In many ways, it seemed like there
was a different group of players
dressed in Wildcats jerseys on Satur-
day, a conglomerate far superior than

the team that took the ice on Friday
"I thought the kids worked really
hard to bounce back after a very disap-
pointing performance last night,"
Northern coach Rick Comley said.
"You never like to get a tie at home,
but when you lose as badly as we did
last night, it shows a lot of character
coming back the way we did tonight."
One of Michigan's biggest concerns
entering the weekend was its weak-
ened defensive corps. On Friday night,.
the group suffered another great blow.
Freshman defenseman Andy Burnes
broke a rib after getting checked intor
the boards in front of the Michigan
bench. Burnes became the third Michi-
gan defenseman (along with Dave
Huntzicker and Brad Fraser) out of the
lineup, bringing the once-strong eight-
man defensive unit down to five, one
fewer than the amount Berenson usual-
ly dresses in a game.
Because of the Burnes injury, the
Wolverines understood the risks of los-
ing any more blueliners to fights,
injuries or ill-conceived penalties.
Berenson "warned the defense because
we're really thin on the blue line,"
Michigan defenseman Mike Roemen-
sky said. "We only have five guys so
we had to be really careful out there.
We couldn't take any unnecessary
penalties and we had to stay out of the

season ends
i blowout
By Kristen FWdh
Daily Sports Writer
The desert was dehydrating, and its
team was defeating.
In the second round of the NCAA
tournament played in Tucson, Ariz., the
Michigan volleyball team ended its
2000 season this past Friday with a
three-game loss (15-1, 15-1, 15-8) to
No. 5 Arizona.
Coming off a win over Louisville in
the first round, the team faced its tough-
est competition of the season, a task
even more difficult without the services
of injured starters Katrina Lehman and
Chantel Reedus.
The team worked its usual strategy
by establishing the middle and strength-
ening its passing. Unfortunately for the
Wolverines, the results were not as pro-
ductive as the players would have liked.
"Obviously losing the first game 15-
1 was definitely a downer, but I don't
think we were ever like 'Let's just get
this match over,"' senior Sarah Behnke
See NCAAS, Page 31


I. -k -
Michigan certainly had its chances this weekend, but like this Josh Langfeld opportunity, not all of them found the net.
| definitely 02
Hoops drops both BB&T games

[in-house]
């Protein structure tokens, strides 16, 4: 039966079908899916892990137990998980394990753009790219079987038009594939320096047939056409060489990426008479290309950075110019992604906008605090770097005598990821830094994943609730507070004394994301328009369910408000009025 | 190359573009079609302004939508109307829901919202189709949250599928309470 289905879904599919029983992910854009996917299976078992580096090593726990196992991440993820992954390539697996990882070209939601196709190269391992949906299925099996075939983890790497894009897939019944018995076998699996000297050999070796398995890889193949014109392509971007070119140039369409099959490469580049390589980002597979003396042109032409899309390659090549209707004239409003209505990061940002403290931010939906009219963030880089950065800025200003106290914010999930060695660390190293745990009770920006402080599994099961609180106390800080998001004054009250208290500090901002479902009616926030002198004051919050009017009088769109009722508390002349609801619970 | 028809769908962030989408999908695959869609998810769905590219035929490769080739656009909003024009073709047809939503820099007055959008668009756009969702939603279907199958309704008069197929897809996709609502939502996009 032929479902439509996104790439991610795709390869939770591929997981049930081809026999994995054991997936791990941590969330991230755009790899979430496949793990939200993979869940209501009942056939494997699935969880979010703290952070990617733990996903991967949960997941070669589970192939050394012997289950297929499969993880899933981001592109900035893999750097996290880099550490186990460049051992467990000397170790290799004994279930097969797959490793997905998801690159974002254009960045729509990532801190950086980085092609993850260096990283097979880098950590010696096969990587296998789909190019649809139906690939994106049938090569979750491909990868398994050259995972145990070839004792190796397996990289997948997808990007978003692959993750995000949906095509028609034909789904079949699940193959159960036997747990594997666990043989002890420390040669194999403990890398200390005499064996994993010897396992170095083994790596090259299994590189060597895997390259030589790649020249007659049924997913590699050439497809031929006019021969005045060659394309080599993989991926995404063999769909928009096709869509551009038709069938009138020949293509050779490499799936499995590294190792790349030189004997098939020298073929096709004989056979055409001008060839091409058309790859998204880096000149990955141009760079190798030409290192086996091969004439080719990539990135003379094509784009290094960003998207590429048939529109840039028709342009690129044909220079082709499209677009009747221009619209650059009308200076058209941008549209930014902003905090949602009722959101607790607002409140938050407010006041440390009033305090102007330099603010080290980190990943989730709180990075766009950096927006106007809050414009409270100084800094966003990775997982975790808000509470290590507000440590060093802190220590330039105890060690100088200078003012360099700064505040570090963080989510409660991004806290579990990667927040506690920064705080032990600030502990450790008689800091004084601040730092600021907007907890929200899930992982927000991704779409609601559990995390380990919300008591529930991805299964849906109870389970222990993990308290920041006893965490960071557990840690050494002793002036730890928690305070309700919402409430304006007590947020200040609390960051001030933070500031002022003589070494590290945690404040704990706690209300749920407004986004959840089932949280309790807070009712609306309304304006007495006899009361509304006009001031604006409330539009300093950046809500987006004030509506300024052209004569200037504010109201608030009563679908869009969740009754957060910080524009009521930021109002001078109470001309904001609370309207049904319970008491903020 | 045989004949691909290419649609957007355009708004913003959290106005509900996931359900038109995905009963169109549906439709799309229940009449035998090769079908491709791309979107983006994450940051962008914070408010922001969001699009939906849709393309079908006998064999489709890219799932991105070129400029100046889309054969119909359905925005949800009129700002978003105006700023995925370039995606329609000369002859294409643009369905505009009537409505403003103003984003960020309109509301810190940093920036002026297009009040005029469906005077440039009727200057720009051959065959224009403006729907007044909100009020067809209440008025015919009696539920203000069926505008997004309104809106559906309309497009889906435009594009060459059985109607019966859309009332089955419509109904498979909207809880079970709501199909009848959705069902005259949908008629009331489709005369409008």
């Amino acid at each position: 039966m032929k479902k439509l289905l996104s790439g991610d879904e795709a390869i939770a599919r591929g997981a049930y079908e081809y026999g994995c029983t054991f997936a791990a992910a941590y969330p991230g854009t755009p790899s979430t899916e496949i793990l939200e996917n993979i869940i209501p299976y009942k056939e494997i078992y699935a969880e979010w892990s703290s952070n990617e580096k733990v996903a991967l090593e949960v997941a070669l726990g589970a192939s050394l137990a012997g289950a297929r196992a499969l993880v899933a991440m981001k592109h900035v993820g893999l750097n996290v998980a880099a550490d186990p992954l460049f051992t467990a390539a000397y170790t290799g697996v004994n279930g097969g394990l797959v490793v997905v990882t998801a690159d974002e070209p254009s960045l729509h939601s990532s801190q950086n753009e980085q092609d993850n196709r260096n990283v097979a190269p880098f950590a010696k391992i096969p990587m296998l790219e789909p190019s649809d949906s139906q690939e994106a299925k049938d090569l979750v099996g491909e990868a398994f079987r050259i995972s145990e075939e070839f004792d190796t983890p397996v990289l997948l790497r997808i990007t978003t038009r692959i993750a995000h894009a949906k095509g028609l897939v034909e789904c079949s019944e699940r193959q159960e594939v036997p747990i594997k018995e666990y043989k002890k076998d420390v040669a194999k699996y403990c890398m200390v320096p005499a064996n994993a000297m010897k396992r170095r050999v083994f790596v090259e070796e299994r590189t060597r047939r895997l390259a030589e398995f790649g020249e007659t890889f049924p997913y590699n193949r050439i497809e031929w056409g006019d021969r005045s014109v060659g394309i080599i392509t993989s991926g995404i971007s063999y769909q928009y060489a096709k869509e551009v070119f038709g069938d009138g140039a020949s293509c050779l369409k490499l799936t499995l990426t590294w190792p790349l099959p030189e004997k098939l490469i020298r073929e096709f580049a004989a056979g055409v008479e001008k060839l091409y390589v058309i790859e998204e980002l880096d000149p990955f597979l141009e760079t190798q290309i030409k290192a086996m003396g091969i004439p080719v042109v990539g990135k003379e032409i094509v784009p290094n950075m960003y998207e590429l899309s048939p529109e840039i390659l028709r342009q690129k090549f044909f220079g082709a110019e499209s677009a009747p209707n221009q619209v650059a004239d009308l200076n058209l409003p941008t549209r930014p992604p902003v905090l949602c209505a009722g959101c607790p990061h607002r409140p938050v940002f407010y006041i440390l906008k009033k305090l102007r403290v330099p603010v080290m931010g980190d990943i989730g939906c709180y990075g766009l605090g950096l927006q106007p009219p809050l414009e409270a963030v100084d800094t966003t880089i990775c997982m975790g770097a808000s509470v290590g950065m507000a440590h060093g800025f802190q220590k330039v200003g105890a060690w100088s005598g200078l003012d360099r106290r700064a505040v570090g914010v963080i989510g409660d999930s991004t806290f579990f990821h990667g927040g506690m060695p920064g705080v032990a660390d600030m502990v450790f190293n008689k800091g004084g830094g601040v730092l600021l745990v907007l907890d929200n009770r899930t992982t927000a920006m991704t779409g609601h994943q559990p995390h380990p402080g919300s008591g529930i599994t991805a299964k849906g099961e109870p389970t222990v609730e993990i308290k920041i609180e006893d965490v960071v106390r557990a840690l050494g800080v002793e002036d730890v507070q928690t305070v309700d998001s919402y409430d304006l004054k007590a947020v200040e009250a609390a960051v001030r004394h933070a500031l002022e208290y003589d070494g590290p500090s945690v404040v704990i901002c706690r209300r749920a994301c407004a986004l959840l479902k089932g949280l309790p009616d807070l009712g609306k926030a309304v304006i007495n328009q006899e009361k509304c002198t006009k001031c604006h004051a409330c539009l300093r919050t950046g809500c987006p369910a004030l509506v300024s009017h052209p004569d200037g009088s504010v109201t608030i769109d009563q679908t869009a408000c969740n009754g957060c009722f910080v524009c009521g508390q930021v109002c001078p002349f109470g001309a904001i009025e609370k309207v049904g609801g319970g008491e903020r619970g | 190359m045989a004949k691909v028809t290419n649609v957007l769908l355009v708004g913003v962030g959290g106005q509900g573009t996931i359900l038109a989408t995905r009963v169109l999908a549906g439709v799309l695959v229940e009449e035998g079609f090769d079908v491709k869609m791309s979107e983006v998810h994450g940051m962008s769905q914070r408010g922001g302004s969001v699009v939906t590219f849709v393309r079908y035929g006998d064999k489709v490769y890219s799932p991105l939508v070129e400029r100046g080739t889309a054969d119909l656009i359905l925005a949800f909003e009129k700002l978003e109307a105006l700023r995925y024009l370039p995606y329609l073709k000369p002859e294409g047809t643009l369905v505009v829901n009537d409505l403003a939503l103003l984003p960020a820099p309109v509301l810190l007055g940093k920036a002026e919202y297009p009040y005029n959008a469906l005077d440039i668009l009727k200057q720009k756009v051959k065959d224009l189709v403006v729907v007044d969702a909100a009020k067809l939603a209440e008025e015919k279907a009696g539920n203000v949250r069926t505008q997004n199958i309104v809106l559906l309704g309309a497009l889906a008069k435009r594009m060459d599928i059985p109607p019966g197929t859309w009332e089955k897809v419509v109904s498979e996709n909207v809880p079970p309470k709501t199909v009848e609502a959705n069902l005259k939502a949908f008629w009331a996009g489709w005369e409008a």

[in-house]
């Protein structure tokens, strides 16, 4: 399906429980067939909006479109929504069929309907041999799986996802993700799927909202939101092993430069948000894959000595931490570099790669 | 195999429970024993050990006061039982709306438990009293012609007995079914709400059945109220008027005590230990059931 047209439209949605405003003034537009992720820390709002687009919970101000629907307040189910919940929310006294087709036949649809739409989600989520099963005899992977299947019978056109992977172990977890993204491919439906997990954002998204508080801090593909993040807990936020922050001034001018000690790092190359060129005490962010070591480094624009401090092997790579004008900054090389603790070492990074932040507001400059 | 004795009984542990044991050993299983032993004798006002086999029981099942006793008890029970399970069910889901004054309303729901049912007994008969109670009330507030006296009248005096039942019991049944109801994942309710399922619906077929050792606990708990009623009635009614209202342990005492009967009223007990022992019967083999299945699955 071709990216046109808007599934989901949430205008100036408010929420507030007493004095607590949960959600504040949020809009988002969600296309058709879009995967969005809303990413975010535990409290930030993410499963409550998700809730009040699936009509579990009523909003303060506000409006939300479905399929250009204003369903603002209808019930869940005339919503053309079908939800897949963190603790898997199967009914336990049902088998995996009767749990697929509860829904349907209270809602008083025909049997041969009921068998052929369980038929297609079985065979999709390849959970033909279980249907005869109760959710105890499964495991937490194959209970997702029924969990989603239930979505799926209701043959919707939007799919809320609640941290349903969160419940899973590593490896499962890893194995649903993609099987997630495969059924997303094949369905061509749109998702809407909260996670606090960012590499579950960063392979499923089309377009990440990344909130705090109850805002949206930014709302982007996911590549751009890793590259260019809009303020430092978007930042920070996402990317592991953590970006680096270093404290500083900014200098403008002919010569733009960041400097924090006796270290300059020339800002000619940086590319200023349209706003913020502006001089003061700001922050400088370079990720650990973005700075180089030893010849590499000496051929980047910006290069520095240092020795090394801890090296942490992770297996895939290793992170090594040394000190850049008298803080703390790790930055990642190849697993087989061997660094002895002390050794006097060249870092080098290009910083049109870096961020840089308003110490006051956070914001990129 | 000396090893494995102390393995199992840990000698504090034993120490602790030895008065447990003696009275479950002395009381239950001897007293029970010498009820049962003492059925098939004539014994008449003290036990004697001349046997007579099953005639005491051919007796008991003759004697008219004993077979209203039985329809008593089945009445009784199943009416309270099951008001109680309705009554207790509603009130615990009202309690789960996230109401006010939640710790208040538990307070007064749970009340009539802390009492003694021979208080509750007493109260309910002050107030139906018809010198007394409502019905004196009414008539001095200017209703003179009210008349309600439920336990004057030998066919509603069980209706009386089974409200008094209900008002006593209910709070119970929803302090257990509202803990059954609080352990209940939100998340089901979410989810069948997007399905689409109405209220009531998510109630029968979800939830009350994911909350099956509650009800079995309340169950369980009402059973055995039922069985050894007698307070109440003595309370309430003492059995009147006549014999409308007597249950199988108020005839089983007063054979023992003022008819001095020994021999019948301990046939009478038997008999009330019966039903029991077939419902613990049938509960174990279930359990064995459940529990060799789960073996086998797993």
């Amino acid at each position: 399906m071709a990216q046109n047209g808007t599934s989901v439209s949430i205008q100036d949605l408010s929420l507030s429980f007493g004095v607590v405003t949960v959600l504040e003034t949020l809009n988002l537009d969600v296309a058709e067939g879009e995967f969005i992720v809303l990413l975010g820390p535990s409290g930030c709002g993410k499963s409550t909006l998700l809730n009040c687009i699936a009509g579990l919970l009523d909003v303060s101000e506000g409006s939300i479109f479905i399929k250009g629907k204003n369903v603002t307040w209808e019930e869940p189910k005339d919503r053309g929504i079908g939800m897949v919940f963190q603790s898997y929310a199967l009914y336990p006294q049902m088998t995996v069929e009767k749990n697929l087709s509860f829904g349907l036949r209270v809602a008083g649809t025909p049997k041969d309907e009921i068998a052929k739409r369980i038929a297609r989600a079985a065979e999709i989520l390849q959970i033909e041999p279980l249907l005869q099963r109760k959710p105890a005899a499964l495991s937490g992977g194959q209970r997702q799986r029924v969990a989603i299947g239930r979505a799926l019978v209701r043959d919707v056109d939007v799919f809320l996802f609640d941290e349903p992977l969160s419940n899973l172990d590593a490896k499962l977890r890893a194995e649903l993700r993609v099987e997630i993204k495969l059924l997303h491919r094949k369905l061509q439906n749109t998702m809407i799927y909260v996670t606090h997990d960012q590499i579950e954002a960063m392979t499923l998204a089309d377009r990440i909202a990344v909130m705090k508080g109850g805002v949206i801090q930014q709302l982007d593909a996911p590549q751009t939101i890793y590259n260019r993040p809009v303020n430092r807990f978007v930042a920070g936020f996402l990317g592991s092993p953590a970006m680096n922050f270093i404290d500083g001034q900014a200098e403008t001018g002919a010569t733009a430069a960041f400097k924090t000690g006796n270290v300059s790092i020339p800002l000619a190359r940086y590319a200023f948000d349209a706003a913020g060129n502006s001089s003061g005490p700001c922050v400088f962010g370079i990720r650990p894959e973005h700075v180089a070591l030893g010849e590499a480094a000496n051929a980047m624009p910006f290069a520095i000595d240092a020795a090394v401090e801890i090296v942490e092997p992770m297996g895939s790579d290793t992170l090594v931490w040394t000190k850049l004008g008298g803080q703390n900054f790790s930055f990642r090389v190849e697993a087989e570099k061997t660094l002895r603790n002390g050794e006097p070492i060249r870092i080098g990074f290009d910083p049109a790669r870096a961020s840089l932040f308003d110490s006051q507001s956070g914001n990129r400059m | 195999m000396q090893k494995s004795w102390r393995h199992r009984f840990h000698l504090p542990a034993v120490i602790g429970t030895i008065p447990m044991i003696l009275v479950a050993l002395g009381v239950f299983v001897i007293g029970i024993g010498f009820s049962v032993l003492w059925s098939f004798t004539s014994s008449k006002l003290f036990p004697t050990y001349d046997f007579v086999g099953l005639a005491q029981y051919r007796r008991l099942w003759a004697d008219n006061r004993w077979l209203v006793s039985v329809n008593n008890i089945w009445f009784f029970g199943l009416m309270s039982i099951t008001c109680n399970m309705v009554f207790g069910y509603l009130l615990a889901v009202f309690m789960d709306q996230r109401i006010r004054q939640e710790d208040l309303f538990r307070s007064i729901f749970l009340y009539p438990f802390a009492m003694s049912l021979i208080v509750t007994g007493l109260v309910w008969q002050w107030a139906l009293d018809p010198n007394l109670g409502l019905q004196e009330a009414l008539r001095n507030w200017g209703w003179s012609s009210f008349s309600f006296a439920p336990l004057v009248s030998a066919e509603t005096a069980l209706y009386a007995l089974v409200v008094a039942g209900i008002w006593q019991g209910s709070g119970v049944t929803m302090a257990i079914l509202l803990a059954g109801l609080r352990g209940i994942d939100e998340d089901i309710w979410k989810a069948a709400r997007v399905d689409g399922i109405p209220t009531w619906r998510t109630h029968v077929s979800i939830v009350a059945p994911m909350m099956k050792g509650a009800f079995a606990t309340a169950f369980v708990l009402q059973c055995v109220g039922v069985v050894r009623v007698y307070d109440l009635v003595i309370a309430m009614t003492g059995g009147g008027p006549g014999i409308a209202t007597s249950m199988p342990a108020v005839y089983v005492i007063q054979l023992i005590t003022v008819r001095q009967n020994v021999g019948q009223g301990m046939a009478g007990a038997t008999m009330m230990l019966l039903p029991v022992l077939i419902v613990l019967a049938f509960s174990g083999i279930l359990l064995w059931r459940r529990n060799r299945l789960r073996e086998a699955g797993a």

Michigan's Heather Oesterde caught fire
behind the arc against the Wildcats.
With strong
second halves,
women sweep
By Jeff Phillips
Daily Sports Writer

By Michael Kern
Daily Sports Writer
WASHINGTON - As St. John's coach Mike
Jarvis put it, the last thing any of the four partici-
pants in this weekend's BB&T Tournament want-
ed to do was to go home 0-2. But with a 97-83
loss to the 19th-ranked Red Storm in the consola-
tion game yesterday, the Michigan basketball
team did just that, dropping its record to 2-4 for
the season.
Despite some early foul trouble, things were
looking good for the Wolverines as they jumped
out to an Il -point lead with 8:51 to play in the
first half. But St. John's came back and cut the
lead to two with a chance to tie the game before
the half.
After running down the clock, St. John's fresh-
man Omar Cook made a running jumper in the
lane to tie the game with four seconds left in the
half. St. John's senior Reggie Jessie then stole a
Josh Asselin inbounds pass and laid it in to give
the Red Storm a 36-34 lead at the half.
"Not only does it hurt you on the scoreboard,
but it hurts your psyche," Ellerbe said.
A big factor in the loss for Michigan was early
foul trouble. Not since a 97-90 season-opening
loss to Oakland had the referees been such a fac-
tor in the game for the Wolverines. But yesterday,
the two teams combined for 50 fouls - second-

play," Ellerbe said. "Chris Young had two ques-
tionable situations. He is a pretty good defender.
He does a good job of keeping his hands away
and moving his feet and getting position. And I
think he got penalized."
Michigan's two leading scorers, Bernard Robin-
son and LaVell-Blanchard, picked up two fouls
within the first five minutes of the game. As a
result, Michigan had both players sitting on the
bench for large chunks of the first half, some-
thing that has not happened all season.
Combined, Blanchard and Robinson scored just
seven points for the half on 1-of-4 shooting.
The foul trouble "definitely had a big effect on
LaVell," Ellerbe said.
"We need him to be on the floor. He has the
ability to make shots, and if he is tentative defen-
sively, he is going to give up baskets too."
Led by 27 points from junior Anthony Glover,
four players from St. John's scored in double-fig-
ures. Glover dominated the Wolverines inside,
taking advantage of Michigan's inability to dou-
ble-team effectively.
Cook scored 20 and freshman Willie Shaw and
Jessie added 19 apiece.
"We thought that with Chris and Josh that we
could battle (Glover) with our size and strength,"
Ellerbe said. "But obviously, he really got the best
of us tonight."
The loss was Michigan's second of the weekend
antird -,~Atraid~t ti-s ear_ On Ratnirdav,_the Wordip.

Women's College Basketball Show-
case, Michigan put on a showcase of
its own, as the Wolverines used their
defense to shutdown Western Michi-
gan 84-56.
The victory was Michigan's fourth-
straight, lifting its record to 5-2.
Michigan utilized tenacious defense
in the second half to hold the Broncos
to just 23 points on 6-of-25 shooting,
after they shot 52 percent in the first
"I knew in the second half that if we
could keep up that kind of defensive
intensity (from the first half), it would
wear them down, and I think it did,"
Michigan coach Sue Guevara said.
The Wolverines put the clamps
down on leading scorer Sarah Hurrle,
holding her to 14 points (she averages
25.3). Junior Heather Oesterle and
freshman Stenhanie Garndv took tiurns

I° - ' LLA'i4 t ' " .i


Back to Top

© 2021 Regents of the University of Michigan